Richard Hatfield, head of Lightning Motorcycles, wants to build an electric motorcycle that can go from San Francisco to Los Angeles on a single battery charge. That’s more than 500 miles. It’s not possible now, but he thinks it will be soon.
Browsing the "Lightning Motorcycles" Tag
Lightning Motorcycles made an appearance in Jay Leno’s Garage, where the comedian got a chance to take a ride on the record-setting electric motorcycle.
Having conquered Pikes Peak last year, Lightning Motorcycles is ready to debut the consumer version of their race-ready electric motorcycle, the LS-218.
Not only did the EV class get a new record thanks to Monster Tajima, but Lightning Motorcycles beat out all the gas-powered competition with an all-electric bike. The results speak for themselves.
Well, the Skyrich is in that special battery home in the sky now, ready to become fertilizer (for real) thanks to the lack of any battery management system (BMS). I ran this battery on my 2009 Yamaha R1 since May 2011, (first reported here) putting about 12,500 miles of mostly city riding on it. So while Skyrich advertises that the battery lasts 2,000 cycles, as opposed to the 3-500 lead acid batteries can take, I only found it to last about 2.5 times as long as the lead acid my bike came with. I didn’t count the cycles, I counted the years. The stock battery lasted 1 year. The Skyrich was starting to get weak this winter, but I didn’t do the research until after it died. It turns out that with liIon batteries, when it’s cold you actually heat it up by turning the key and letting it power the lights for a minute. I did find that although it wouldn’t crank on the first try in the cold, it would eventually crank. Unlike lead acid, lithium batteries get stronger as you use them, they “warm up”.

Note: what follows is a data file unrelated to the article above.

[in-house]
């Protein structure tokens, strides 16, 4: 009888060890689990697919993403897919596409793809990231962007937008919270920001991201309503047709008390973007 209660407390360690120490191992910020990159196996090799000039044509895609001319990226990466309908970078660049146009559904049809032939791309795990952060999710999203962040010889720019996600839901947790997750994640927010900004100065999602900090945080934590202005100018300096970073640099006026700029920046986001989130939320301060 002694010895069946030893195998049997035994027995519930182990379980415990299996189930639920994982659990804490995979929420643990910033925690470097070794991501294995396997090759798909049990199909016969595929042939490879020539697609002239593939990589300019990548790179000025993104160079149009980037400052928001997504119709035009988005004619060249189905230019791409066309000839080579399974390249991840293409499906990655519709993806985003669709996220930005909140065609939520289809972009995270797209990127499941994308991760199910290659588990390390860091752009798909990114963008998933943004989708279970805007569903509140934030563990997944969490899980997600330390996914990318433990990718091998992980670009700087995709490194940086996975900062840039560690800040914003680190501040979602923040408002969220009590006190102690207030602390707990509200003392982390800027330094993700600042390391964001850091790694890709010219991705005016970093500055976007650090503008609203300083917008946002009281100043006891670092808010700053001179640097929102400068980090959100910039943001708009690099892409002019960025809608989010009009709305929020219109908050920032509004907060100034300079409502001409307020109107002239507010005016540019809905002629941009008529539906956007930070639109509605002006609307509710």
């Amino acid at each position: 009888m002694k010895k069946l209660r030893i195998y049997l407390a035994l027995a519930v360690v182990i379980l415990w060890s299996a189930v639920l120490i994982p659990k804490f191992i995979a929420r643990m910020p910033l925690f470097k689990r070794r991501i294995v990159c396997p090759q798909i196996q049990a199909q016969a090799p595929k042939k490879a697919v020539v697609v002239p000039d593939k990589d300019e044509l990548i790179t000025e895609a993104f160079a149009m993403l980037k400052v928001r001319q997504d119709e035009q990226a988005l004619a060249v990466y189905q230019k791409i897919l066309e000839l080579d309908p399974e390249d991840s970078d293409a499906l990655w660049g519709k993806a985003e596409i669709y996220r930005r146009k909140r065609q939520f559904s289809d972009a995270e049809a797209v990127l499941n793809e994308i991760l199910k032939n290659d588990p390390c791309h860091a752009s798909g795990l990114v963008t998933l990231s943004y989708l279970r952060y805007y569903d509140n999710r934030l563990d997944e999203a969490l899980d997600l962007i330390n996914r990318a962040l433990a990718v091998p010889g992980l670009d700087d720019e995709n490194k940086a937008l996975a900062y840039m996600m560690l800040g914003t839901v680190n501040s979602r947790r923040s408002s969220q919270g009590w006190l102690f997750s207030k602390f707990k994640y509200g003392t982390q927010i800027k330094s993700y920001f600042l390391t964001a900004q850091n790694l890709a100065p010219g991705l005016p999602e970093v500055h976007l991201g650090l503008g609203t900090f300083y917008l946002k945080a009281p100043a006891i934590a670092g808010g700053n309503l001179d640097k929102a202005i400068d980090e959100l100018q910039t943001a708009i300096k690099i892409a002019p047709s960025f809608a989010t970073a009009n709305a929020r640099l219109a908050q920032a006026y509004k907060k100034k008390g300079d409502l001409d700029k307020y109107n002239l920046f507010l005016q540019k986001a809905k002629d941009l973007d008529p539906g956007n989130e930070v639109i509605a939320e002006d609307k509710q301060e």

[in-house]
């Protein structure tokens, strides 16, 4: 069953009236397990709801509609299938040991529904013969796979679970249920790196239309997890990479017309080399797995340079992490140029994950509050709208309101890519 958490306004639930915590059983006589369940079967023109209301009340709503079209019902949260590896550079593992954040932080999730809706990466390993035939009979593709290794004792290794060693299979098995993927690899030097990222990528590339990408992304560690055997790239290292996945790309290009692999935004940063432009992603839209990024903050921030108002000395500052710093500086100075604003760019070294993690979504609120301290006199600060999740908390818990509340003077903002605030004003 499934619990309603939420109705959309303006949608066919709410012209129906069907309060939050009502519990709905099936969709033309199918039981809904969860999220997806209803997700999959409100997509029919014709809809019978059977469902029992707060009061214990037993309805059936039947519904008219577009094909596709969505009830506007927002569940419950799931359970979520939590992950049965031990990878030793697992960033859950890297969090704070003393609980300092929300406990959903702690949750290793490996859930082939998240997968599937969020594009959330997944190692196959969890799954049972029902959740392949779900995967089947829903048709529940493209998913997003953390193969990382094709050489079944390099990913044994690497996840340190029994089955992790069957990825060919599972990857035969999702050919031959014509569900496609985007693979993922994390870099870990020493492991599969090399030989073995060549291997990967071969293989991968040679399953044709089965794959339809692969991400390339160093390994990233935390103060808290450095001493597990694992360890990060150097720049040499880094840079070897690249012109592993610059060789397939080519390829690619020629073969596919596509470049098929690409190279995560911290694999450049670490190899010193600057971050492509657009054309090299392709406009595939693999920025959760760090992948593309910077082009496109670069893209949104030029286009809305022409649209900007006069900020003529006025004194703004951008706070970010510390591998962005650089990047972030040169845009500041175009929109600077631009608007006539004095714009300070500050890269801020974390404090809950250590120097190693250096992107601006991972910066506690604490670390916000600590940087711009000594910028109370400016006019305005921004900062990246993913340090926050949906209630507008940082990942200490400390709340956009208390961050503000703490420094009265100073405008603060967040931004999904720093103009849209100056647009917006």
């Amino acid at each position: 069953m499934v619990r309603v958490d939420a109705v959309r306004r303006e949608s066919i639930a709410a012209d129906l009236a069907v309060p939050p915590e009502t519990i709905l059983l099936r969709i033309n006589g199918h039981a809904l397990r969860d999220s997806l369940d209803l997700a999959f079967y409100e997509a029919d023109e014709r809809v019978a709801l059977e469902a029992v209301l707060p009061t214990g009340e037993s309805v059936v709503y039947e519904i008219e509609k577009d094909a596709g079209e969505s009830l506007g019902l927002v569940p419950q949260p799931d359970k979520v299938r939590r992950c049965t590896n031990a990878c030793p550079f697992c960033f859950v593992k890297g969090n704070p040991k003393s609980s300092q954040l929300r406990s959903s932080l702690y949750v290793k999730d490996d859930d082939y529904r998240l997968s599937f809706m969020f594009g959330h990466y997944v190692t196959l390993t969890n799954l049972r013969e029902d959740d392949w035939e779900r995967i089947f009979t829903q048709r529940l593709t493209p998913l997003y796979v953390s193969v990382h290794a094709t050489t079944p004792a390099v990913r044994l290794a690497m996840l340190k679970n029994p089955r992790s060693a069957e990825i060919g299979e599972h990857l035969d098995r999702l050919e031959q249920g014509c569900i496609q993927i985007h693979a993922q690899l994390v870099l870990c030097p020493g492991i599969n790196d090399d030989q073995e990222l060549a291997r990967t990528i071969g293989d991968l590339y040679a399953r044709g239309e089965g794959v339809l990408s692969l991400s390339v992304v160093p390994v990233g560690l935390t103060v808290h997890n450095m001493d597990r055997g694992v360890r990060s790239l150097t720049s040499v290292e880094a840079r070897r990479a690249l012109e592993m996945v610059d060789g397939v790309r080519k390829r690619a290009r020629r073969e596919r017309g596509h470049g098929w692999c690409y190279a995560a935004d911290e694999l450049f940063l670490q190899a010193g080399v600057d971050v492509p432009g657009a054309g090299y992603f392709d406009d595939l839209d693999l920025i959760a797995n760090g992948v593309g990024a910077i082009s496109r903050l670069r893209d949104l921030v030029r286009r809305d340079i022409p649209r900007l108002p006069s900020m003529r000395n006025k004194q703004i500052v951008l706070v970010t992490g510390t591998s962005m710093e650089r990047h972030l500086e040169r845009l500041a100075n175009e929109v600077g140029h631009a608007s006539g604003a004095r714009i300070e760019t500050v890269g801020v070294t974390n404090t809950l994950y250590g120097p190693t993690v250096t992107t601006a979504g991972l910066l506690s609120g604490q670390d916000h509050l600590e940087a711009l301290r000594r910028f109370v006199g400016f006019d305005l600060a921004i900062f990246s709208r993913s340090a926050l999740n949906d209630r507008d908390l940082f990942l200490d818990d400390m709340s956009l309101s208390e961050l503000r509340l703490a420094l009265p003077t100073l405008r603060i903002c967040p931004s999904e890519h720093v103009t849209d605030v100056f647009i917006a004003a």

Charles’s job involves taking care of the technical rules for all the disciplines- 50 different championships covering everything from road racing to cross-country rally racing. He is also the Operations Manager for ePower, the FIM’s electric motorcycle racing series. I sat down with him at the Laguna Seca round to find out more about FIM’s interest in electric racing. I saved it until now, because it’s nice to have some racing news in the off-season.